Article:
I could have spent all day in this cave. So many tunnels and places to explore. Very hard to compose in the dark with only flashlights, but I think this one works. I love the rubble on the floor from collapses millenia in the past.
I should have done more tree detail work, but it was so overwhelming to be w ith these trees that I didn't except for a few shots like this one of some laurel growing about 15 feet off the ground on a redwood trunk.
By this time, my husband was really feeling the effects of a bad cold and so I hurriedly shot and stupidly left the camera on handheld settings even though I used a tripod. Doh! Still, it was tough to find scale in this massive forest. Trees like this one are typical in the old growth sections.
When you visit any redwood forest, you spend a lot of time doing this. It's so staggering because the scale is so out of the normal human experience...at least for those of us who don't live with these giants. This is in the Stout Grove which is an amazing section of redwoods.
I like this one for the scale the staircase adds. Huge chamber and before it was a park, this was a speak easy during Prohibition. Hundreds of people would be down here boozing it up. Funny. You can see the walking path on the right and some stone stairs that lead up and out to the right. The big jumble of boulders on the left is part of a ceiling collapse. The rest is in a deep chasm on that side.
These caves are completely different from the ones at Lava Beds and you can't go exploring on your own. Still the guided tour was fun and I got some shots that are ok. Couldn't bring a tripod so high ISO handhelds were my lot in life. Amazing formations though. The whole mountain is made of marble and water basically carved all the caves.
This large bull stood for quite a while just yards from dozens of people, watching over his herd (we were all behind a fence or on a footbridge). Stoic and ever-vigilant he didn't seem to mind us or the mess in his antlers.
It was funny watching tons of other people shoot wide landscapes in the terrible light of mid-morning. I just kept the long lens on and shot slices. Here I liked the textues and the geometry of the foreground trees.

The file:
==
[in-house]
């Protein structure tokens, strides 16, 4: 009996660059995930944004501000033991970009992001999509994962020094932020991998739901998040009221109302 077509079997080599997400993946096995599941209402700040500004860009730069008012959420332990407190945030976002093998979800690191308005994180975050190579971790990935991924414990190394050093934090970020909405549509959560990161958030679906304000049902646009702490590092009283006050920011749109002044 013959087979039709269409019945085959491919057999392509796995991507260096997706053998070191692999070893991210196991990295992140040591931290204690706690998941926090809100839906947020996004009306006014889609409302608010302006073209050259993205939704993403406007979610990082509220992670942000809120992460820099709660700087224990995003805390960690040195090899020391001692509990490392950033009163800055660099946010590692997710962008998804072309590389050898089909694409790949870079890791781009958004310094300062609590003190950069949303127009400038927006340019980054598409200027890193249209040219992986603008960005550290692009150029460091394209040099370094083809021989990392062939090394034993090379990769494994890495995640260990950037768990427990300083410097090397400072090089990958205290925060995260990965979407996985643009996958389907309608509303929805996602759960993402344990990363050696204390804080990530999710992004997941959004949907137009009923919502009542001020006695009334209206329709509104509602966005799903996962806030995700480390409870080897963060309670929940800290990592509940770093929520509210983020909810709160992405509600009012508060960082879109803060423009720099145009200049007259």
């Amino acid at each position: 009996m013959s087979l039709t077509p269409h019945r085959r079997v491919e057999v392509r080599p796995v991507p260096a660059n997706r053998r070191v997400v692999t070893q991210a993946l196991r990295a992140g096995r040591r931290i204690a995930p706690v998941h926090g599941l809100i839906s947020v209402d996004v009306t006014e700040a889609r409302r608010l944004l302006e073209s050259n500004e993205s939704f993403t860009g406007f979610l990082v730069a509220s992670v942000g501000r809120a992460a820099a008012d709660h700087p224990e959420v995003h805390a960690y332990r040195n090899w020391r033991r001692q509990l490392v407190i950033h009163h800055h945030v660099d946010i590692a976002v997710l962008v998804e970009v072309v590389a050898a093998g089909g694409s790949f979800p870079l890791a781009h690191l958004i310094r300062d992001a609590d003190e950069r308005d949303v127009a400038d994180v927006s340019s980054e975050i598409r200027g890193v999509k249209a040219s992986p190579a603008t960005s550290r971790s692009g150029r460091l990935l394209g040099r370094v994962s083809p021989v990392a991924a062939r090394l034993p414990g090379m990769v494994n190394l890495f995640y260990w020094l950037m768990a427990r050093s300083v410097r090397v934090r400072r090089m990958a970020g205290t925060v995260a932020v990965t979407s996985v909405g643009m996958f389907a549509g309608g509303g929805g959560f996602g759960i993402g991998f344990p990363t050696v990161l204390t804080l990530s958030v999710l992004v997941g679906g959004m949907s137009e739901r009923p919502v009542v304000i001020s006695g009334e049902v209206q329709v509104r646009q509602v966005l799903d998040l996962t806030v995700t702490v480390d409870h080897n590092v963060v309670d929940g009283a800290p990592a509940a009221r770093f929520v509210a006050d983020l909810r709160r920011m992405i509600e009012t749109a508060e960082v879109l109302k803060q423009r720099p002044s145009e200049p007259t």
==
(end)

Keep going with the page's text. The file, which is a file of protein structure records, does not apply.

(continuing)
so named for that bit of light ahead in the tunnel. As the crust on the lava tube surface became unstable, it collapsed forming skylights in the cave. It's one of the few with any light at all except for the entrance.
We debated hiking out to this waterfall, but since the trail was easy and it was only 2 miles round trip, we went for it. The light was bad, but I did my best. Thought I lost a lens cap here, but it was in my jacket pocket which was in the car. Oy.
It's hard to show depth in these caves, but I think you can make out the back of the tunnel where it curves away to the right. The ceiling here is about 5-feet so we were both hunched over, stepping over loose rocks and gravel. Up ahead it got even smaller and I basically had to crawl. Then we just sat and turned off the flashlights for a few minutes. Such stillness I've never felt before. Absolute darkness and silence. It was awesome and truly humbling.
I was over the moon that it was foggy for our first visit to the northern California redwood groves. This is the Ladybird Johnson Grove and is a quite an elevation compared to other forests and so the fog hung around.
When we reached the Stout Grove in the Jedediah Smith Redwood forest, the sun was fairly high, but I decided that the filtered sunlight was something I could work with and I like the contrast between the shaded trunks and the sunlit branches.